Creon sentenced her to death and would not change his mind because he thought he would look weak to his people. Specifically, Theban King Creon shows arrogance, or an exaggerated sense of self, when he issues an edict that contradicts divine will and Theban traditions. This is just one of the themes covered in Sophocles 's Antigone. One direct link in access, gate to the flow of emptiness. His status as king makes him renowned and prosperous.
Alas, my son, thou hast died in thy youth, by a timeless doom, woe is me! He did not want to listen to the people of Thebes who tried to tell him that Antigone did the right thing, but for fear of him, they could not really say anything. Antigone thought that she should get honored for that what she did, but Creon did not think that way. Everyone should have pride, but Creon had too much of it and that blinded him. Initially, Creon restrains his respect for his subjects, however, it is clear to them he is not perfect through his pride hubris. His tragic flaw kills those around him, leaving him to deal with the pain and loss he, himself caused. Antigone: Creon's Flaws In the play Antigone, I choose Creon to be the tragic hero because he is the King of Thebes and he looses everything he has.
Antigone does not agree with her uncle, so she buries her brother anyways, and that action decided her fate. That reversal or that death results from an interaction with a superior force. King Creon's Role in Antigone King Creon plays an interesting role in Sophocles's play Antigone. And even if I die in the act, that death will be a glory. His prideful belief that he could bring the country back together, and his prideful insistence that he would not back down from the edict that Polyneices should not be buried. He would not listen to Haimon and take his advice. His only interest is in having social and political power, so this detours the fact of Creon being evil.
His regards for the laws of the city cause him to abandon all other beliefs. Surely, that's against the law. But with these eight wars that occurred in the middle ages, the pope approve them-well not all of them-for the sake of Jerusalem-The. Oedipus character contains the element of hamartia o. In the play Antigone is a martyr because she 1327 Words 6 Pages Antigone is a play that was written in ancient Greece by the playwright Sophocles. Told in third person point-of-view, the author supports his theme by describing the setting of a strict ruling city, establishing the central conflict of Antigone disobeying the Laws of Man.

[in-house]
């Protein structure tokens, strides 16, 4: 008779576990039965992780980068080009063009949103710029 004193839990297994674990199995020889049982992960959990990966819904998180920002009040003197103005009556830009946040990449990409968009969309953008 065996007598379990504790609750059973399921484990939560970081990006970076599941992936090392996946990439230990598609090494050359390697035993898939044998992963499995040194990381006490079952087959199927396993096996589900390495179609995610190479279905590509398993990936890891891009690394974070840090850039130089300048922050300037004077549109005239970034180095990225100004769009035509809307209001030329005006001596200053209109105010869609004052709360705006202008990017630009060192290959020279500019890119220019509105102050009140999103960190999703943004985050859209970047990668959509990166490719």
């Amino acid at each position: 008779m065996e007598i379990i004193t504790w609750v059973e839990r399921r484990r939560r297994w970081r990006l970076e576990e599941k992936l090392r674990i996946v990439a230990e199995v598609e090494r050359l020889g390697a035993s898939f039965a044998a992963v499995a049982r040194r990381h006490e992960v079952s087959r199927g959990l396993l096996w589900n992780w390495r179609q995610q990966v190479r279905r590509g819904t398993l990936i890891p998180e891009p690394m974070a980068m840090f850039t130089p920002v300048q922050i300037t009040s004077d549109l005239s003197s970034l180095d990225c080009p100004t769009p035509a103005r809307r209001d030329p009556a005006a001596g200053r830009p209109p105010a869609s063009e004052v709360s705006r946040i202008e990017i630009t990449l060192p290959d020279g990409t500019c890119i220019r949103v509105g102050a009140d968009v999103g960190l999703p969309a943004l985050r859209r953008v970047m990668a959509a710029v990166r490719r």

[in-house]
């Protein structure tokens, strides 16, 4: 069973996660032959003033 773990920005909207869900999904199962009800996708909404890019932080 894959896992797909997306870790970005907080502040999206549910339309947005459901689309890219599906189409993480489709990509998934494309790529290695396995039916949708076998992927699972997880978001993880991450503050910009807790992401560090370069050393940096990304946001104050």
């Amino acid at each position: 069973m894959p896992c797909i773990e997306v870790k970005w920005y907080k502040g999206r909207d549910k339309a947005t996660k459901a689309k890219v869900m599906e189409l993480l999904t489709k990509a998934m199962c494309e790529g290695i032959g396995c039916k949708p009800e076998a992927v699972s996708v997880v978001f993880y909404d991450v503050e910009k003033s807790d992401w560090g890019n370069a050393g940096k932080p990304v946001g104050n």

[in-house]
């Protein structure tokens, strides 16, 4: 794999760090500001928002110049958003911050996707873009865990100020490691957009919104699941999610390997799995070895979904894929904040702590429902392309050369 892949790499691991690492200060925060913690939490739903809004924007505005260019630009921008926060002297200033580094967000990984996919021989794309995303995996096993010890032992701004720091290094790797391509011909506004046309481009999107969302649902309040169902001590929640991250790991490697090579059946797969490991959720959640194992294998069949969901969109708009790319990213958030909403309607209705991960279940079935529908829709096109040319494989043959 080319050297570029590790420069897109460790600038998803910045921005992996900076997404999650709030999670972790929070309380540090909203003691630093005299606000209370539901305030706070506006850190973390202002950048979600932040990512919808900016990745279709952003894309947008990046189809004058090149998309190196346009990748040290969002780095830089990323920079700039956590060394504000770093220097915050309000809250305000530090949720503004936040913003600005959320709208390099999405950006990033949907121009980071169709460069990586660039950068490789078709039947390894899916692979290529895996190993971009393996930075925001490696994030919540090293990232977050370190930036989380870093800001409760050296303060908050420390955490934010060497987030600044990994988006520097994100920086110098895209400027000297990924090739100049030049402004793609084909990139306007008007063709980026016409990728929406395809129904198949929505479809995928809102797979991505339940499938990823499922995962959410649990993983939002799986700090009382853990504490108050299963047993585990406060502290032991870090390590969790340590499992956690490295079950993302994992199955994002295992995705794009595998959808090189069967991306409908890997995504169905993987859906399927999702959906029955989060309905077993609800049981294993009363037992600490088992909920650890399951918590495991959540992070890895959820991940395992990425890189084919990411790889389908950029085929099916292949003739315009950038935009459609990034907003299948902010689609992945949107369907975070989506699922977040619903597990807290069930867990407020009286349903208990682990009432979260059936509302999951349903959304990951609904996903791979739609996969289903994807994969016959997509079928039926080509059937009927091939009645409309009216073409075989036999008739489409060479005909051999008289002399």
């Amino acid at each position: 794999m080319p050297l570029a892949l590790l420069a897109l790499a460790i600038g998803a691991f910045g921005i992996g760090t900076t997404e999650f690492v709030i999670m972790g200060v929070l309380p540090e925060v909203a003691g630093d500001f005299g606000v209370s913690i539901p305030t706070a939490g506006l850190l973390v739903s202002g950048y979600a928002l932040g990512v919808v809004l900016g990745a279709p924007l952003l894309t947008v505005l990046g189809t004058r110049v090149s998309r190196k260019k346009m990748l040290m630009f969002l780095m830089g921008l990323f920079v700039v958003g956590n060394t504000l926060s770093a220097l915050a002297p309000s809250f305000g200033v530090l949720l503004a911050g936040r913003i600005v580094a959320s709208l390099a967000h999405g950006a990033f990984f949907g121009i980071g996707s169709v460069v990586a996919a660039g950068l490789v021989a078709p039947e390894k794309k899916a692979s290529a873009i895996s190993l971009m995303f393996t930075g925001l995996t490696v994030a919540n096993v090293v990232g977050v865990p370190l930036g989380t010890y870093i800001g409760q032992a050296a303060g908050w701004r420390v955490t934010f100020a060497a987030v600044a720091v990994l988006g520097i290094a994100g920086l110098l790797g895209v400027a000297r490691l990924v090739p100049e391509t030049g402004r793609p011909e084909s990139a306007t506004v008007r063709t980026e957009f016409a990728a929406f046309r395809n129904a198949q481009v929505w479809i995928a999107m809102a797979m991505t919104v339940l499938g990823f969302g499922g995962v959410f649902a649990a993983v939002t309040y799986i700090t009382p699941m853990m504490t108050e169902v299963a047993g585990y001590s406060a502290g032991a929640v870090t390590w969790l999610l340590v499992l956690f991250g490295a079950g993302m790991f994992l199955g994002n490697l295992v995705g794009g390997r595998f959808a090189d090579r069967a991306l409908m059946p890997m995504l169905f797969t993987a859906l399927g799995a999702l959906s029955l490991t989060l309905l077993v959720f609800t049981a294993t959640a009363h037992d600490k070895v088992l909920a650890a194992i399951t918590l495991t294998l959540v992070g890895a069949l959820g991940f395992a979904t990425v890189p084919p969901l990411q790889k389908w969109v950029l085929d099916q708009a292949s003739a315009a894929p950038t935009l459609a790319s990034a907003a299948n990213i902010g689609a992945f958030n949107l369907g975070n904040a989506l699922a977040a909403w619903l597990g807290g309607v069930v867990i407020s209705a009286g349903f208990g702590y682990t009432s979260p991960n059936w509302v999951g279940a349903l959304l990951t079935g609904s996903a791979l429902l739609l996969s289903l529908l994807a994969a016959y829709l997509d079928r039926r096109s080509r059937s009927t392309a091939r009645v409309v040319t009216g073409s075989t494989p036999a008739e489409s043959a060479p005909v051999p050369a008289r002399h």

. The play opens up at the end of a war between Eteocles and Polyneices, sons of Oedipus and brothers of Antigone and Ismene. He says, 'Tis dire to yield; but, by resistance, to smite my pride with ruin - this, too, is a dire choice. This makes him the perfect tragic hero in this play. The gods, from whom he's descended by way of his ancestor Cadmus, say that with death, all Thebans are eligible for below ground burials and funeral services.
Antigonie multiplies it, leading in to taking her own life. But in the case of Antigone, the tragic flaw isn't pride. While Abraham Lincoln may not be considered a tragic hero he is similar to Antigone because both were fulfilling a divine order. Theban King Creon's hamartia is issuing his edict. Antigone, however, could also be thought of, by some readers, as the Greek tragic hero. However, this seemingly selfish worry also comes out of a concern for his people. As I said before I am here to argue the title of tragic hero in the play Antigone.
There are repercussions for everything, not just mistakes. The correct answer is A. However, the tragic hero of this play is Creon because he does not know that his actions will bring him such fate until the end, while Antigone is fully aware of the consequence of her action from the very beginning. Analytically speaking, however, Creon seems to fit the category of a tragic hero more accurately… In the play Antigone by Sophocles translated by Ian Johnston, Creon, the main character as well as the new king, is the tragic hero of this play. First, was the conflict of the individual versus the state, in which Antigone represented the individual and Creon the king, the state. Creon is stubborn and reluctant to back down from his laws.
Where to lean for support? A tragic hero is a character who is known for being dignified and has a flaw that assists to his or her downfall. He says, 'Woe for the sins of a darkened soul, stubborn sins, fraught with death! Specifically, Oedipus thinks that he can escape the unenviable fate of killing his father and sovereign, and marrying his mother. They will bend the time, and at no cost: but your life. This is, of course, a very logical assumption. Creon thought by making an example of Antigone's execution, everybody would get scared and won't try to brake his laws. Hubris is known as a sense of great pride and through Antigone, Creon and Antigone are shown to… 3370 Words 14 Pages Carlberg English 102 9 December 2014 The Real Tragic Hero in the Play Antigone A tragic hero according to Aristotle is someone who is of high nobility, and has a major internal character flaw. And now it has all gone from him! When the… my comfort lies here dead whatever my hands touch has come to nothing pg.